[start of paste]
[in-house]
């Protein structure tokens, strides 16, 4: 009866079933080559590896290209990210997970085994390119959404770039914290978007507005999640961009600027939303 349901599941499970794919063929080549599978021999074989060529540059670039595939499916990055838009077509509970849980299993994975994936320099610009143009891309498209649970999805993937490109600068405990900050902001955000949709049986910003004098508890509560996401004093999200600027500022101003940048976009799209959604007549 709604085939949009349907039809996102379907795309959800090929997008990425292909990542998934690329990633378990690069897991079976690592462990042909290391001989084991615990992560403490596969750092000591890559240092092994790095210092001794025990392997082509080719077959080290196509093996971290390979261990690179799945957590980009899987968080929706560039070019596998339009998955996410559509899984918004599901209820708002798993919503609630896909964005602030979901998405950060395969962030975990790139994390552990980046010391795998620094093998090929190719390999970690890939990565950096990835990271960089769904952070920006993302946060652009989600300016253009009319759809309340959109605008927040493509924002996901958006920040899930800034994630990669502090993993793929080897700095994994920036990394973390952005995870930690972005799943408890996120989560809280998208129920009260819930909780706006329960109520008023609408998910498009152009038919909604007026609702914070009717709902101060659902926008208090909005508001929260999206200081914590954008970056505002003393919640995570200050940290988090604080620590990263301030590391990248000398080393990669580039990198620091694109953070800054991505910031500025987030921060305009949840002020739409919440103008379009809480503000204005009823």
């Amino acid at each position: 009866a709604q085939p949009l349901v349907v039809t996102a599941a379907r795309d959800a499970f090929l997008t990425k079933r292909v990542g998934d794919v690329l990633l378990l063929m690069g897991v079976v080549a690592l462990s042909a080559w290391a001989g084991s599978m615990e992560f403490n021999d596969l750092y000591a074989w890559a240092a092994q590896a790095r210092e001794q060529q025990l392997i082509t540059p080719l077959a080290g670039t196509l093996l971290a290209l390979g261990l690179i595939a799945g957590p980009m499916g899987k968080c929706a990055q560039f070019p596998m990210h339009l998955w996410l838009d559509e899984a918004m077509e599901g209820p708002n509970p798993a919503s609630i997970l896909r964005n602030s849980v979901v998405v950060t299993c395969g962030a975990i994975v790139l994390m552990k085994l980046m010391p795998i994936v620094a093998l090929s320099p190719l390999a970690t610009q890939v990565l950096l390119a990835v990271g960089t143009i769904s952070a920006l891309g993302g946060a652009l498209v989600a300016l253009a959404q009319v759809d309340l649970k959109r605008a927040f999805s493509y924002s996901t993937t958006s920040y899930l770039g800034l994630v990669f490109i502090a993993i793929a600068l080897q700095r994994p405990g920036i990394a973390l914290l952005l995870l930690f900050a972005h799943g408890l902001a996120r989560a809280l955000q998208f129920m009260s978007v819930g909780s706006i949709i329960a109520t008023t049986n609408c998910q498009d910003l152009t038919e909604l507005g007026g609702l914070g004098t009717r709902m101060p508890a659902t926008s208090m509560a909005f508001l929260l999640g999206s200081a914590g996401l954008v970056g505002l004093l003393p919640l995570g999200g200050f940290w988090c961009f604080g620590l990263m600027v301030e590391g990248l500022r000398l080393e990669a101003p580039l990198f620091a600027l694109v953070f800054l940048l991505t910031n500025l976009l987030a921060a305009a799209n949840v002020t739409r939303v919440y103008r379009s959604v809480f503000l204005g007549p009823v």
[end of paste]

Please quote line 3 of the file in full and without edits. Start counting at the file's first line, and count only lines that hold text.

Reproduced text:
């Amino acid at each position: 009866a709604q085939p949009l349901v349907v039809t996102a599941a379907r795309d959800a499970f090929l997008t990425k079933r292909v990542g998934d794919v690329l990633l378990l063929m690069g897991v079976v080549a690592l462990s042909a080559w290391a001989g084991s599978m615990e992560f403490n021999d596969l750092y000591a074989w890559a240092a092994q590896a790095r210092e001794q060529q025990l392997i082509t540059p080719l077959a080290g670039t196509l093996l971290a290209l390979g261990l690179i595939a799945g957590p980009m499916g899987k968080c929706a990055q560039f070019p596998m990210h339009l998955w996410l838009d559509e899984a918004m077509e599901g209820p708002n509970p798993a919503s609630i997970l896909r964005n602030s849980v979901v998405v950060t299993c395969g962030a975990i994975v790139l994390m552990k085994l980046m010391p795998i994936v620094a093998l090929s320099p190719l390999a970690t610009q890939v990565l950096l390119a990835v990271g960089t143009i769904s952070a920006l891309g993302g946060a652009l498209v989600a300016l253009a959404q009319v759809d309340l649970k959109r605008a927040f999805s493509y924002s996901t993937t958006s920040y899930l770039g800034l994630v990669f490109i502090a993993i793929a600068l080897q700095r994994p405990g920036i990394a973390l914290l952005l995870l930690f900050a972005h799943g408890l902001a996120r989560a809280l955000q998208f129920m009260s978007v819930g909780s706006i949709i329960a109520t008023t049986n609408c998910q498009d910003l152009t038919e909604l507005g007026g609702l914070g004098t009717r709902m101060p508890a659902t926008s208090m509560a909005f508001l929260l999640g999206s200081a914590g996401l954008v970056g505002l004093l003393p919640l995570g999200g200050f940290w988090c961009f604080g620590l990263m600027v301030e590391g990248l500022r000398l080393e990669a101003p580039l990198f620091a600027l694109v953070f800054l940048l991505t910031n500025l976009l987030a921060a305009a799209n949840v002020t739409r939303v919440y103008r379009s959604v809480f503000l204005g007549p009823v």